Our friends at Telegraph would concur. Let's look at the base arguments in support of this theory:
- Active play is a natural and primary way that children learn. It is essential to their healthy growth and progress, particularly during periods of rapid brain development.
- Play helps children to learn important social skills, use their imagination, concentrate and be more self-directed.
- Play is not meaningless, nor does it represent an absence of learning; it is essential to helping them grow into successful, well-rounded and happy adults.
Why the disconnect then, you may as well ask? We are playing the devil's advocate here so, lets list down the counter-arguments:
Playtime is too often disregarded as “frivolous and pointless” by parents and educators alike. Perhaps the reason is the increasing pressure placed on children to succeed academically through higher test scores and greater knowledge retention, thus prompting parents and school leadership to reduce playtime in favor of more time in the classroom or library. At home, parents sometimes feel that free time is better spent reading, studying, learning a musical instrument, with some simply fearing that their children playing outside is just too dangerous and/or that they don’t have any time to supervise them.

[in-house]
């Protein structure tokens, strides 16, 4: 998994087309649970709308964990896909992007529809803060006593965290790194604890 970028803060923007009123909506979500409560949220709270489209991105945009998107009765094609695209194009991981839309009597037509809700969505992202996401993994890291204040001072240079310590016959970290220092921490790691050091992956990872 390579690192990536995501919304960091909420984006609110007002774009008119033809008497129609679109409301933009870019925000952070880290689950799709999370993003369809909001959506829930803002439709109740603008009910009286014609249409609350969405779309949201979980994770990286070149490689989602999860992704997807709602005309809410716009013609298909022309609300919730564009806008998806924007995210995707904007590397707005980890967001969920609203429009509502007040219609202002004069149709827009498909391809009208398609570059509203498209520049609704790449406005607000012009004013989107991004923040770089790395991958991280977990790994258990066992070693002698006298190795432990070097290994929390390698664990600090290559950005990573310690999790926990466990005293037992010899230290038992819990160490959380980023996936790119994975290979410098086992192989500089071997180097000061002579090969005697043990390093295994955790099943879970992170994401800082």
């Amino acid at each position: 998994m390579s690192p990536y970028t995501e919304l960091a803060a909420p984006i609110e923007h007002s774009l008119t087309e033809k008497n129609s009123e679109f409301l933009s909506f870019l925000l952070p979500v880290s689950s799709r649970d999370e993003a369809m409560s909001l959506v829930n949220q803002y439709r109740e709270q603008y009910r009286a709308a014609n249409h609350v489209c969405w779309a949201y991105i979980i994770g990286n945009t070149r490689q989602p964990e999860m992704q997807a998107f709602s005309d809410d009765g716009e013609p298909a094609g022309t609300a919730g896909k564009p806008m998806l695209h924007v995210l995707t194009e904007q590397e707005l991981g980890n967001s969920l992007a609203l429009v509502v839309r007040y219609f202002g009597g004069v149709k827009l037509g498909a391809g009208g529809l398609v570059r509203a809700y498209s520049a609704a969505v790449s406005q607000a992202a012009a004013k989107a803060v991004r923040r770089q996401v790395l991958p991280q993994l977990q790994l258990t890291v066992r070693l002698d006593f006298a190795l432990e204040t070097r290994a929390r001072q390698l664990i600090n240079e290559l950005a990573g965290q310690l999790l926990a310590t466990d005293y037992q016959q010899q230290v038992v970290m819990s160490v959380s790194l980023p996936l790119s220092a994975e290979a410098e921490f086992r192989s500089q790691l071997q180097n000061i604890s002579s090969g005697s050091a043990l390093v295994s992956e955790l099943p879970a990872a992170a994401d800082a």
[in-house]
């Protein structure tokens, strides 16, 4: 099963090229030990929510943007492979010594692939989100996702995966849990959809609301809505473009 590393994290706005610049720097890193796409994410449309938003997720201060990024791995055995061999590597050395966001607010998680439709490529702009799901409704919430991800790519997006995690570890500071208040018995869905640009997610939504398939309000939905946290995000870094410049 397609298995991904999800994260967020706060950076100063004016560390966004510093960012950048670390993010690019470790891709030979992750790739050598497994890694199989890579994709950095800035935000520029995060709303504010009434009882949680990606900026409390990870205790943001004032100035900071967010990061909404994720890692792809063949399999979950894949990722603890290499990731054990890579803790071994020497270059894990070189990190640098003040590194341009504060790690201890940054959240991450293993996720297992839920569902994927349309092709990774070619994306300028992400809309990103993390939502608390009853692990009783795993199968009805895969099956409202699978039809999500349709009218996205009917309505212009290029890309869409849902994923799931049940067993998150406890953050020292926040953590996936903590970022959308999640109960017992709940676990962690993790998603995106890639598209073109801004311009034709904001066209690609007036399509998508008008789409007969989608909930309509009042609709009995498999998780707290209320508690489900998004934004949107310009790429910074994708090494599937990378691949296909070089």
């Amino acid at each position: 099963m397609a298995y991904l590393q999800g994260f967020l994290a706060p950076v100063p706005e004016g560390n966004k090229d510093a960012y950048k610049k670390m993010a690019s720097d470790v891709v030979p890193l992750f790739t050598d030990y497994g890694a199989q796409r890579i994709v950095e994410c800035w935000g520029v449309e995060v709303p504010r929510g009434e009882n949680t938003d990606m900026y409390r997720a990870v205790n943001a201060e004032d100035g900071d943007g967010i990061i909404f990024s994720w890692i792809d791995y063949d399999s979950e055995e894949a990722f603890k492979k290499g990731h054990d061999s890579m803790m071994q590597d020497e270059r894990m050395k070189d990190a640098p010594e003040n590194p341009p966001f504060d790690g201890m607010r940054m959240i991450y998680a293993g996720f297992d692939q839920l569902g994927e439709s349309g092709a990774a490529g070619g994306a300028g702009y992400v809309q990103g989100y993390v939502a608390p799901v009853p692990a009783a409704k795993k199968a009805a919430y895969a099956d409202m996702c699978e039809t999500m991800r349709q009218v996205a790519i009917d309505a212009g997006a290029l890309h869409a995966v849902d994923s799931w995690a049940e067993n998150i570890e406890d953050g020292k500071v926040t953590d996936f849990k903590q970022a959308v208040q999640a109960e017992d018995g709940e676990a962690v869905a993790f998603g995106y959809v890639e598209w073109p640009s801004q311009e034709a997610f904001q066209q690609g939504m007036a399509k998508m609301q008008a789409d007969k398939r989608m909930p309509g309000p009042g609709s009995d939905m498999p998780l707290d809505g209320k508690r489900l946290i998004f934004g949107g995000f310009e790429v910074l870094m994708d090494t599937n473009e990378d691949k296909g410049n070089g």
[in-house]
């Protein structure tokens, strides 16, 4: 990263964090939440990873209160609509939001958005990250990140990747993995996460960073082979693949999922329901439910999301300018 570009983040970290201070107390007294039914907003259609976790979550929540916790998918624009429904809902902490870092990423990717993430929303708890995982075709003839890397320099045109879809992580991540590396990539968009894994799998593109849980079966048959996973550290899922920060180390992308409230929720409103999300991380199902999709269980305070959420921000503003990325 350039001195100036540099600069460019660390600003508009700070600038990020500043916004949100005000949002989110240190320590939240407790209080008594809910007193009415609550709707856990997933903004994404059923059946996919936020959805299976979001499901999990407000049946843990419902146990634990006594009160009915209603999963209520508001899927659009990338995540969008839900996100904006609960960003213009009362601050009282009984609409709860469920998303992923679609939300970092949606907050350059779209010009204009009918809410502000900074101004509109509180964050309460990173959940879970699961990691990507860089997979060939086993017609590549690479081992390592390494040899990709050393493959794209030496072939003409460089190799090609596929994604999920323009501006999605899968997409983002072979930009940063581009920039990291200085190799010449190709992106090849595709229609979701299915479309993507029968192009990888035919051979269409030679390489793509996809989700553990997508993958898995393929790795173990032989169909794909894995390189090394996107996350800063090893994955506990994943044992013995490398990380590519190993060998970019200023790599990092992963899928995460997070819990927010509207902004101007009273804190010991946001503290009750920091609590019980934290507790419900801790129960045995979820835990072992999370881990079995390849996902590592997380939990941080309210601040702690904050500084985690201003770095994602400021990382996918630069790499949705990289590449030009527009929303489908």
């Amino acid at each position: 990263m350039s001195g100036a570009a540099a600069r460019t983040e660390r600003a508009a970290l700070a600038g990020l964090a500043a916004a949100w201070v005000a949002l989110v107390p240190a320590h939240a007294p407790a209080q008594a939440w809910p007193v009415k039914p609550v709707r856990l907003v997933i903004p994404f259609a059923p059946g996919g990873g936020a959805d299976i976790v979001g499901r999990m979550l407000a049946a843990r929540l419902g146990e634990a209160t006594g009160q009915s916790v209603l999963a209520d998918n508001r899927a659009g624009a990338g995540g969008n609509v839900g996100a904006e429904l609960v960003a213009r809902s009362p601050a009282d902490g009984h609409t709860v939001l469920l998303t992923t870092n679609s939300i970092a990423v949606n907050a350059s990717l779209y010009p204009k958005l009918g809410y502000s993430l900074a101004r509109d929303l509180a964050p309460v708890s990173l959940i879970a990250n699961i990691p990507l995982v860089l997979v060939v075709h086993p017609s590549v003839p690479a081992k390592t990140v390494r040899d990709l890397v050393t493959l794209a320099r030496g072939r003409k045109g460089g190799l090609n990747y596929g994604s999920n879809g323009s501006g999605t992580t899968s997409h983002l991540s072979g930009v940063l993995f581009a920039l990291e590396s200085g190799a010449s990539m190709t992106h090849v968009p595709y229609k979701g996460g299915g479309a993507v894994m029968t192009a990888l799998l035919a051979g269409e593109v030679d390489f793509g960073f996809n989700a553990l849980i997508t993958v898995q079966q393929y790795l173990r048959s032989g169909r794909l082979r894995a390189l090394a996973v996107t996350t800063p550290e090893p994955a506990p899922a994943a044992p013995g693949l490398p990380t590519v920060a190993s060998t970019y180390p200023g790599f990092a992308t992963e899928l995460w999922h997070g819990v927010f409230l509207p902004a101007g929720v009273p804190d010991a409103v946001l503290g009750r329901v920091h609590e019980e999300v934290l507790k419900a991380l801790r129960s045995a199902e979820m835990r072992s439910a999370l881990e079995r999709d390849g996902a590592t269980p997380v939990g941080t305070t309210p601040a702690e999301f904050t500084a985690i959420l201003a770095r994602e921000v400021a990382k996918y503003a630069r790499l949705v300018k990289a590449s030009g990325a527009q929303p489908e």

- The rise in virtual sports and increased usage of mobile devices among children has adversely affected their desire to step outside to play sports.
Is there a fine balance to bridge the growing divide? Sure is. Here is what we can do:
- As noted, spending time outside is also a great opportunity to spend quality time together as a family. As the family explores new places together, the bonding apart, this enables the greatest learning experiences your child can get in the long term.
- Playtime is more than an opportunity for young, energetic kids to run around and learn new skills. It is also a free time to socialize, play new games and explore one’s imagination. After-all, we learnt much of our coping skills while we navigated the many rounds of truth and dare. Yes? Okay, then.
Let the games begin!